Theodore Roosevelt foto

„It can be realized at all only by the application of the spirit of fraternity, the spirit of brotherhood. This spirit demands that each man shall learn and apply the principle that his liberty must be used not only for his own benefit but for the interest of the community as a whole, while the community in its turn, acting as a whole, shall understand that while it must insist on its own rights as against the individual, it must also scrupulously safeguard these same rights of the individual.“

—  Theodore Roosevelt American politician, 26th president of the United States 1858 - 1919
1910s, The Progressives, Past and Present (1910), Context: Fundamentally, our chief problem may be summed up as the effort to make men as nearly as they can be made, both free and equal; the freedom and equality necessarily resting on a basis of justice and brotherhood. It is not possible, with the imperfections of mankind, ever wholly to achieve such an ideal, if only for the reason that the shortcomings of men are such that complete and unrestricted individual liberty would mean the negation of even approximate equality, while a rigid and absolute equality would imply the destruction of every shred of liberty. Our business is to secure a practical working combination between the two. This combination should aim, on the one hand to secure to each man the largest measure of individual liberty that is compatible with his fellows getting from life a just share of the good things to which they are legitimately entitled; while, on the other hand, it should aim to bring about among well-behaved, hardworking people a measure of equality which shall be substantial, and which shall yet permit to the individual the personal liberty of achievement and reward without which life would not be worth living, without which all progress would stop, and civilization first stagnate and then go backwards. Such a combination cannot be completely realized. It can be realized at all only by the application of the spirit of fraternity, the spirit of brotherhood. This spirit demands that each man shall learn and apply the principle that his liberty must be used not only for his own benefit but for the interest of the community as a whole, while the community in its turn, acting as a whole, shall understand that while it must insist on its own rights as against the individual, it must also scrupulously safeguard these same rights of the individual.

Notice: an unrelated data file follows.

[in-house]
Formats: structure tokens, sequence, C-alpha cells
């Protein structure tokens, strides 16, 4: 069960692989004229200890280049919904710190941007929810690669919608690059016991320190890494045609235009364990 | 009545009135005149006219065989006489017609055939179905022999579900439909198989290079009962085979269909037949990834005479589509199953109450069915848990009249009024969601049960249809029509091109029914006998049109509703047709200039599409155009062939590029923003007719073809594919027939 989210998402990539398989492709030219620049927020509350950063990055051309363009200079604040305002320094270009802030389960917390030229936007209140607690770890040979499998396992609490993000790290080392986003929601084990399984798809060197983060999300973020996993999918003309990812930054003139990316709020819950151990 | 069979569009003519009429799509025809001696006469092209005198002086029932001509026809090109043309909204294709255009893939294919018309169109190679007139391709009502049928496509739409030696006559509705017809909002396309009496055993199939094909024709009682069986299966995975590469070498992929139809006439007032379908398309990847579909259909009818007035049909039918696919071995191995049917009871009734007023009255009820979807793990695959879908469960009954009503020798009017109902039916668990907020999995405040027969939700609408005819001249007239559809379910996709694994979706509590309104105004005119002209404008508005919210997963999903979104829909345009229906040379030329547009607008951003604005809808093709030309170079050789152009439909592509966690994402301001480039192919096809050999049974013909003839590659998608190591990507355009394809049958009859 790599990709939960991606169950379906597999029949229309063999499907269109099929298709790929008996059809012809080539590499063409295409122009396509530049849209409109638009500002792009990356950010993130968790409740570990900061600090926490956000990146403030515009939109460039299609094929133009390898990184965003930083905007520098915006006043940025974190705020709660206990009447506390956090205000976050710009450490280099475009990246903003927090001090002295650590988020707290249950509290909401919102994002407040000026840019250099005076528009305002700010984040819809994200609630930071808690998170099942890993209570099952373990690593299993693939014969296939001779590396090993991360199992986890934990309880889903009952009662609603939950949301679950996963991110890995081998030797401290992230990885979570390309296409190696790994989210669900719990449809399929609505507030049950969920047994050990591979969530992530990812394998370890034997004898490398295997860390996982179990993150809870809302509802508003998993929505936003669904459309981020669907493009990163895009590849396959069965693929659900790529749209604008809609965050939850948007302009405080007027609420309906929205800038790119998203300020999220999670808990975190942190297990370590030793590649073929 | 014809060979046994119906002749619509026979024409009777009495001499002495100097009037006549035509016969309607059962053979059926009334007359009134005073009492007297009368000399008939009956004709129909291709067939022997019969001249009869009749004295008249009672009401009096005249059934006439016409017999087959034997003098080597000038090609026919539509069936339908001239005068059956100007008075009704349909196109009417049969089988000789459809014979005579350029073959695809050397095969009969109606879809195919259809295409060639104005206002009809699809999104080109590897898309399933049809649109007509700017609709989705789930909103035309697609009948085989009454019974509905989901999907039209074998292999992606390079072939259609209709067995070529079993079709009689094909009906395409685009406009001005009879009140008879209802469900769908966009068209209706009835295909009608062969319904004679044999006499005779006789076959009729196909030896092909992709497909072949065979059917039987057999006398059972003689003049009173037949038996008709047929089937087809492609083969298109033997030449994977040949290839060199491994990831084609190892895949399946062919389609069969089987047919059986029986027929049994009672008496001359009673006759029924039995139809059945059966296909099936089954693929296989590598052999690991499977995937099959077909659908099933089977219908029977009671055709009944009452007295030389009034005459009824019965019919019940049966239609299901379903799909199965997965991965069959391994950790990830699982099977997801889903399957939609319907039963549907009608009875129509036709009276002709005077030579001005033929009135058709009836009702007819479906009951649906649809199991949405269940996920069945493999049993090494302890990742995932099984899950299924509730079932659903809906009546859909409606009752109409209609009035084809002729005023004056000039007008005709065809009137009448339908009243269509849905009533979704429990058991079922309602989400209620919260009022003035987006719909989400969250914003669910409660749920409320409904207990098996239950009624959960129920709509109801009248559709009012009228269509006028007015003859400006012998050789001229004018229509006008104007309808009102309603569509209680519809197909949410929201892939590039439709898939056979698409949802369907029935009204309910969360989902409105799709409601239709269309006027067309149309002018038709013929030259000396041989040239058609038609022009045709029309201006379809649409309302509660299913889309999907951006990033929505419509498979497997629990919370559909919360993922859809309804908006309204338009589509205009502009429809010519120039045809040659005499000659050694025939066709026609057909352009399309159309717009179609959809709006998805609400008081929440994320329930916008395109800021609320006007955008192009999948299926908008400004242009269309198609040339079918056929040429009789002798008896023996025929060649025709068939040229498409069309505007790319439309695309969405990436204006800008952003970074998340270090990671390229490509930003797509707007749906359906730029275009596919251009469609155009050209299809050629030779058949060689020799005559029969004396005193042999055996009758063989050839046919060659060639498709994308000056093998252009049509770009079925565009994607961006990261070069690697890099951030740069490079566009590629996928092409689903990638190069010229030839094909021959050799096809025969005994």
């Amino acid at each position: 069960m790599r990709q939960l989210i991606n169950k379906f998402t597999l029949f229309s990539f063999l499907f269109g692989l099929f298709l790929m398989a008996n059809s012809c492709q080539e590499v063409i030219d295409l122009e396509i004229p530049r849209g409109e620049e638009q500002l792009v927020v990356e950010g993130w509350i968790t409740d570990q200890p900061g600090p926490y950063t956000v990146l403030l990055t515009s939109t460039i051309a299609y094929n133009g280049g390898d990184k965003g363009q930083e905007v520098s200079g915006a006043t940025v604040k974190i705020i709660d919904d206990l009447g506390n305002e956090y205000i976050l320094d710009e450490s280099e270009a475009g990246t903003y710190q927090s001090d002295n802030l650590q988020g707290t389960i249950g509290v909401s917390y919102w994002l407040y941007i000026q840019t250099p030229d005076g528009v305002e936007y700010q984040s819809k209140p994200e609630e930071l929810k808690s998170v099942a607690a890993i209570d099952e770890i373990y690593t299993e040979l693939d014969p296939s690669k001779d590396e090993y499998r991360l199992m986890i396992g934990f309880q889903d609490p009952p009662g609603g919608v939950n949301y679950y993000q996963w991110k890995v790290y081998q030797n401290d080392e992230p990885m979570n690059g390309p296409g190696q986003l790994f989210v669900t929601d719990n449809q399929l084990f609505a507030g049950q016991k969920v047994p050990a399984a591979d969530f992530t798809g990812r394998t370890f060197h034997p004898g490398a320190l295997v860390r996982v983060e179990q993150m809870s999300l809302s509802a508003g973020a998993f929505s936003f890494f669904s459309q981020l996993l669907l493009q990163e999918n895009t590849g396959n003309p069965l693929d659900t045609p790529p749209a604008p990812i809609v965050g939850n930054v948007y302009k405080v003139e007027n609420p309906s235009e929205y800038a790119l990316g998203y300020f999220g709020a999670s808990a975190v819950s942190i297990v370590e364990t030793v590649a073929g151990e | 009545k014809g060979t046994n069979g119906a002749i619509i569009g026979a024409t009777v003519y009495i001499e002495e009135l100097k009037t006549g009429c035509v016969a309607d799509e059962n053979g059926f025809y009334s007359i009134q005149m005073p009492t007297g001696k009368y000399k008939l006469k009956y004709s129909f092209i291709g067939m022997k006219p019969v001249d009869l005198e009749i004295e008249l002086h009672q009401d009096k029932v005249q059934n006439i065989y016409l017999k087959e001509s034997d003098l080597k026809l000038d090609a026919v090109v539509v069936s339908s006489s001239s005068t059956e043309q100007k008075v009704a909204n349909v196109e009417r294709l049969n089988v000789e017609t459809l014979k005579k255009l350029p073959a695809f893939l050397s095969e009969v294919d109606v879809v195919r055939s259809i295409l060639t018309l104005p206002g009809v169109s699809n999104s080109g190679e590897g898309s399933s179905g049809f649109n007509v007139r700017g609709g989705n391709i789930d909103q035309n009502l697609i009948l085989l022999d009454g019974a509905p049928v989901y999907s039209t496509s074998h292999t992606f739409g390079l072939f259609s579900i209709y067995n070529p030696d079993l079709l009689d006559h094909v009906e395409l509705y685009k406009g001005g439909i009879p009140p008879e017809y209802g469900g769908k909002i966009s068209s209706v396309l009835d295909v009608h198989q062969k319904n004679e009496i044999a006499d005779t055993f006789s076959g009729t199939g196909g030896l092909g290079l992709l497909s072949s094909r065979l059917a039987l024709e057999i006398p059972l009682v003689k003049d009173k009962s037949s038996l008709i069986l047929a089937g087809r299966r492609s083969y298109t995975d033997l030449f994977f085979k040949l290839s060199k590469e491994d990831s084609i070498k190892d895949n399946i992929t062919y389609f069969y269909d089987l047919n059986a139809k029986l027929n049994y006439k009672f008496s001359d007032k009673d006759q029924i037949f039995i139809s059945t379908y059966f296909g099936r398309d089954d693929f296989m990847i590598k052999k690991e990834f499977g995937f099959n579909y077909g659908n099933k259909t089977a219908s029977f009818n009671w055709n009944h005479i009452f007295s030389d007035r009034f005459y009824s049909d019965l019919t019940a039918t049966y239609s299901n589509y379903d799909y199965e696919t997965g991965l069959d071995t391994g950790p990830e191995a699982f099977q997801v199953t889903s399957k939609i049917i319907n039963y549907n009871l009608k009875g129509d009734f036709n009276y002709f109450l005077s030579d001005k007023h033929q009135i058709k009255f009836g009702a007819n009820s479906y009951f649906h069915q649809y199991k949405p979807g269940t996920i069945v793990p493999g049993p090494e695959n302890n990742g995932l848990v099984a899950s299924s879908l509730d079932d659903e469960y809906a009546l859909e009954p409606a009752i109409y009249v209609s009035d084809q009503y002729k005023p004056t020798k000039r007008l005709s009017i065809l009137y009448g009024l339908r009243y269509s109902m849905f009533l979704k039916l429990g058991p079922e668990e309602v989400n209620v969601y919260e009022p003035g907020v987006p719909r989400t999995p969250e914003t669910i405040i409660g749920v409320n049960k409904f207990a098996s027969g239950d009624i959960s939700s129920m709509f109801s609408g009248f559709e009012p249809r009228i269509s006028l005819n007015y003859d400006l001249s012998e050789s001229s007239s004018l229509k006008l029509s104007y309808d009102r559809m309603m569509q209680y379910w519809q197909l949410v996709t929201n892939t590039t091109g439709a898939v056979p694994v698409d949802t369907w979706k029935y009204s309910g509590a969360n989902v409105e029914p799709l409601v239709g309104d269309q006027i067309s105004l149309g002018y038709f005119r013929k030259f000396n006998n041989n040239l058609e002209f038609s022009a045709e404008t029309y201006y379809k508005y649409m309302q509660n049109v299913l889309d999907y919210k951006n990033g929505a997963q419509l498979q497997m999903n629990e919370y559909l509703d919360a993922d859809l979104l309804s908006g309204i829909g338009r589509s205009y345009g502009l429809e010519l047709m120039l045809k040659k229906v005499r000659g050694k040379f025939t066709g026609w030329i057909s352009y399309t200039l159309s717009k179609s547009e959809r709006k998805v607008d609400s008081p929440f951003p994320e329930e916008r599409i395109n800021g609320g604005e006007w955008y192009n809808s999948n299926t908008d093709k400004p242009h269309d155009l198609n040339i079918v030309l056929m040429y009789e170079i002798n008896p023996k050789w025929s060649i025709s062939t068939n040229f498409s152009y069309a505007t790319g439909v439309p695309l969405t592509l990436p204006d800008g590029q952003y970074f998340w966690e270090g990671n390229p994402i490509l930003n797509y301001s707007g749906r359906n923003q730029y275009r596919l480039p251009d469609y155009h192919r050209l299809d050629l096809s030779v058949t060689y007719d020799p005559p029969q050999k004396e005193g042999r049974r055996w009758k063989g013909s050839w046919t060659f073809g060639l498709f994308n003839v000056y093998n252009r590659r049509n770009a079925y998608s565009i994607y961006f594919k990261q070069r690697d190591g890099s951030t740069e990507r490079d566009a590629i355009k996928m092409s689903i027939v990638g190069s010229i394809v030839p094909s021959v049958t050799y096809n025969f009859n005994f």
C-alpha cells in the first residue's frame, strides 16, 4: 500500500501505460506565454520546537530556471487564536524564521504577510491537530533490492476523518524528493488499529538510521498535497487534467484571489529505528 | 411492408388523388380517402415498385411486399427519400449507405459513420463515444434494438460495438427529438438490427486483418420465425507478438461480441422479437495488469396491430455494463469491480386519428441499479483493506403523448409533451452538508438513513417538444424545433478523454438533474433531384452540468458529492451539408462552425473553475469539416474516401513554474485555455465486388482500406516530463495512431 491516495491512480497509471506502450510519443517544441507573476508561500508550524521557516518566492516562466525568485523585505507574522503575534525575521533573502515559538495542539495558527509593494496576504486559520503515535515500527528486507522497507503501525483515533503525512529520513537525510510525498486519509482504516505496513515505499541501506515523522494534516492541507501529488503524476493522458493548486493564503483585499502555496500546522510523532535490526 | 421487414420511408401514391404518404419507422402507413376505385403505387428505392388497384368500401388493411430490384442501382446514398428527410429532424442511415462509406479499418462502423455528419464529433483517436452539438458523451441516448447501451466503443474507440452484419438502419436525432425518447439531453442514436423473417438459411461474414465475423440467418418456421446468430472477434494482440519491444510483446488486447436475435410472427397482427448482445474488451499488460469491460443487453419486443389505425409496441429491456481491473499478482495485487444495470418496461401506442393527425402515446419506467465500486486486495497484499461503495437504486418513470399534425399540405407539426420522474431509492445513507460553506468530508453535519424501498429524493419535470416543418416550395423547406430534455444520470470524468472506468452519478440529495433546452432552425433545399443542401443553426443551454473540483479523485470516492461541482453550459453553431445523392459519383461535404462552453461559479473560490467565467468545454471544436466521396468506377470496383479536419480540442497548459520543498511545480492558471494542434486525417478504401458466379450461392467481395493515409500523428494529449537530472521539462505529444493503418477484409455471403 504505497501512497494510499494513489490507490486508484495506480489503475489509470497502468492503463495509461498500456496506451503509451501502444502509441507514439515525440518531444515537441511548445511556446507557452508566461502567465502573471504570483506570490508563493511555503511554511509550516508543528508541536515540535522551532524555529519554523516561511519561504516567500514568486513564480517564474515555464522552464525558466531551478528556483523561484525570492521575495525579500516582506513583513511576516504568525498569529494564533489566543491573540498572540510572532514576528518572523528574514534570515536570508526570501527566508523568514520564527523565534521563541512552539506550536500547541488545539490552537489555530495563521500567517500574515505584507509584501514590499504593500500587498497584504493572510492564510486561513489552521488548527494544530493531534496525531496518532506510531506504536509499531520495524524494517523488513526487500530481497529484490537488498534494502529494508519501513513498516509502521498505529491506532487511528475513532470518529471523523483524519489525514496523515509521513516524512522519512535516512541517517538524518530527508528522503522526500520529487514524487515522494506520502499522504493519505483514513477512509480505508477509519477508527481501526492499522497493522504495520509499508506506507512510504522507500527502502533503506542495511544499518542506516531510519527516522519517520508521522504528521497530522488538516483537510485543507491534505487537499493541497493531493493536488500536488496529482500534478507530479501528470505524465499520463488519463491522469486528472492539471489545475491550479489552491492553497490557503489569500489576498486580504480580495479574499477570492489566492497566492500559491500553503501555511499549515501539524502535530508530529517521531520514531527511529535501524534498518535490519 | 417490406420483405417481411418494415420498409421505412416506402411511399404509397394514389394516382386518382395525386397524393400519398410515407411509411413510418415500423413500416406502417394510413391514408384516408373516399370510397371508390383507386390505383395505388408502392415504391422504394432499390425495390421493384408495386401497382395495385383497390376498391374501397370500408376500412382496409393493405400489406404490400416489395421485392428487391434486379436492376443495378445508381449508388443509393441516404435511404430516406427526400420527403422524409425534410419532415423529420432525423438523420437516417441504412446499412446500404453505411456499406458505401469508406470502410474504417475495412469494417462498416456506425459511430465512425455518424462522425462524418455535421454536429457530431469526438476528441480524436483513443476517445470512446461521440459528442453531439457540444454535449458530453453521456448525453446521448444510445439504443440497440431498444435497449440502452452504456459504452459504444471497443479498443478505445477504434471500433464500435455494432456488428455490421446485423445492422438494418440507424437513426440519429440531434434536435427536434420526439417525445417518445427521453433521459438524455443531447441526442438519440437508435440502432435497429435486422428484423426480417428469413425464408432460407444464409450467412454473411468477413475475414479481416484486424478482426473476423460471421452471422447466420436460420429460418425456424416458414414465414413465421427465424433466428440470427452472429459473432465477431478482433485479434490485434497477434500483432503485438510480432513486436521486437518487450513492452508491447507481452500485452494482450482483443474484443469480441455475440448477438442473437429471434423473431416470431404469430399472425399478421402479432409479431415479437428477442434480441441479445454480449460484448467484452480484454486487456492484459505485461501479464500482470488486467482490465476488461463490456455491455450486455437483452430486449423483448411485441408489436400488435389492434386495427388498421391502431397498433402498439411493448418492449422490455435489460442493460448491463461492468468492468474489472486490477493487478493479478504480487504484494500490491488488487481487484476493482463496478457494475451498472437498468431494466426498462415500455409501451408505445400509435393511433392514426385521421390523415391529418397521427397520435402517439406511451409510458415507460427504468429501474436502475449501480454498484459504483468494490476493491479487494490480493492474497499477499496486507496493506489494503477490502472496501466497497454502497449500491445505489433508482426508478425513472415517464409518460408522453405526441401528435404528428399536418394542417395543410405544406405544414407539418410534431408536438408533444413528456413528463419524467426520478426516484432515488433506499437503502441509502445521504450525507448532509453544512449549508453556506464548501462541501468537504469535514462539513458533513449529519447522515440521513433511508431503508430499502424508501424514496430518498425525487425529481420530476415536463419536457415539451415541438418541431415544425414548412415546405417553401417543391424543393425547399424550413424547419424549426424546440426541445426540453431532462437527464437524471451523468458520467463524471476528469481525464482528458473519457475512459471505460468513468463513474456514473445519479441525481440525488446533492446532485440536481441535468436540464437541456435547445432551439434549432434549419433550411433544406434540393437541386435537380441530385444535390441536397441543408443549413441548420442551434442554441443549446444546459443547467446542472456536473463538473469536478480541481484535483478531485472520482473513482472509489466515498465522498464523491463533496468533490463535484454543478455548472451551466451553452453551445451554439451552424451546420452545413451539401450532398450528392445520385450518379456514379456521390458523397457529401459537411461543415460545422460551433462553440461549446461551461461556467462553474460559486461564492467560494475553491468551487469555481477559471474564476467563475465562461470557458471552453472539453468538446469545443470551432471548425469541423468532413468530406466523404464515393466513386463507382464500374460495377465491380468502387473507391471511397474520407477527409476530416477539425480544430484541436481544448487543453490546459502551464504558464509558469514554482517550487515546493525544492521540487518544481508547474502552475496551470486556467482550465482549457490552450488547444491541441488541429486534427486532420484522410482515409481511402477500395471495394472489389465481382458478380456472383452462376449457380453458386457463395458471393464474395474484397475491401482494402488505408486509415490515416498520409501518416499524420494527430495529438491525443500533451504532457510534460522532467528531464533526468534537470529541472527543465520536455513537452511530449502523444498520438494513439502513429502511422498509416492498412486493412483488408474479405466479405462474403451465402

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„What is … important is that we — number one: Learn to live with each other. Number two: try to bring out the best in each other.“

—  Jonas Salk Inventor of polio vaccine 1914 - 1995
The Open Mind interview (1985), Context: What is … important is that we — number one: Learn to live with each other. Number two: try to bring out the best in each other. The best from the best, and the best from those who, perhaps, might not have the same endowment. And so this bespeaks an entirely different philosophy — a different way of life — a different kind of relationship — where the object is not to put down the other, but to raise up the other.

John Selden foto

„No man is the wiser for his learning.“

—  John Selden English jurist and scholar of England's ancient laws and constitution, and of Jewish law 1584 - 1654
Table Talk (1689), Learning.